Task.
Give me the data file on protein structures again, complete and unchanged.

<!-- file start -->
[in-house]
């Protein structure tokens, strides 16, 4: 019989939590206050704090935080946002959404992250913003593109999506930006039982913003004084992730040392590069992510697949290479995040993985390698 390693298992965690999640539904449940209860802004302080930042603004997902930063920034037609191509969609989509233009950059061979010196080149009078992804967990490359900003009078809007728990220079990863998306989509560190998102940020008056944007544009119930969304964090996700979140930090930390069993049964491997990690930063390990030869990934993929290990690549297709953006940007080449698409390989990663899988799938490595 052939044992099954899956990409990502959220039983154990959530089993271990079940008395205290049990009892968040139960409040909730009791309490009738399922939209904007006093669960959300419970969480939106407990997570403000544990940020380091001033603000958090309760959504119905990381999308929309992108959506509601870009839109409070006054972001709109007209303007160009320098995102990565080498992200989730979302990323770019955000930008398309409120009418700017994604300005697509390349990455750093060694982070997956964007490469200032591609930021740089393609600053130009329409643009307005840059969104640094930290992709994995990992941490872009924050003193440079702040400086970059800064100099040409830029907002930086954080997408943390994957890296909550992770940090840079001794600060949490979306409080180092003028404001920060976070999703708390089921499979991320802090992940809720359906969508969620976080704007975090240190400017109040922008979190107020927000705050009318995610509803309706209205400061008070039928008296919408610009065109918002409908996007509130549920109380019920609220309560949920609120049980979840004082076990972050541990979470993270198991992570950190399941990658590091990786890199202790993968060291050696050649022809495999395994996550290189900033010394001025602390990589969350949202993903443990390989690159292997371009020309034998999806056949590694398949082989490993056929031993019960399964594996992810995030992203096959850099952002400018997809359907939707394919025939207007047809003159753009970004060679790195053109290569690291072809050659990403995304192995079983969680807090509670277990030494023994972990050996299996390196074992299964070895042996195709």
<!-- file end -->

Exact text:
[in-house]
């Protein structure tokens, strides 16, 4: 019989939590206050704090935080946002959404992250913003593109999506930006039982913003004084992730040392590069992510697949290479995040993985390698 390693298992965690999640539904449940209860802004302080930042603004997902930063920034037609191509969609989509233009950059061979010196080149009078992804967990490359900003009078809007728990220079990863998306989509560190998102940020008056944007544009119930969304964090996700979140930090930390069993049964491997990690930063390990030869990934993929290990690549297709953006940007080449698409390989990663899988799938490595 052939044992099954899956990409990502959220039983154990959530089993271990079940008395205290049990009892968040139960409040909730009791309490009738399922939209904007006093669960959300419970969480939106407990997570403000544990940020380091001033603000958090309760959504119905990381999308929309992108959506509601870009839109409070006054972001709109007209303007160009320098995102990565080498992200989730979302990323770019955000930008398309409120009418700017994604300005697509390349990455750093060694982070997956964007490469200032591609930021740089393609600053130009329409643009307005840059969104640094930290992709994995990992941490872009924050003193440079702040400086970059800064100099040409830029907002930086954080997408943390994957890296909550992770940090840079001794600060949490979306409080180092003028404001920060976070999703708390089921499979991320802090992940809720359906969508969620976080704007975090240190400017109040922008979190107020927000705050009318995610509803309706209205400061008070039928008296919408610009065109918002409908996007509130549920109380019920609220309560949920609120049980979840004082076990972050541990979470993270198991992570950190399941990658590091990786890199202790993968060291050696050649022809495999395994996550290189900033010394001025602390990589969350949202993903443990390989690159292997371009020309034998999806056949590694398949082989490993056929031993019960399964594996992810995030992203096959850099952002400018997809359907939707394919025939207007047809003159753009970004060679790195053109290569690291072809050659990403995304192995079983969680807090509670277990030494023994972990050996299996390196074992299964070895042996195709």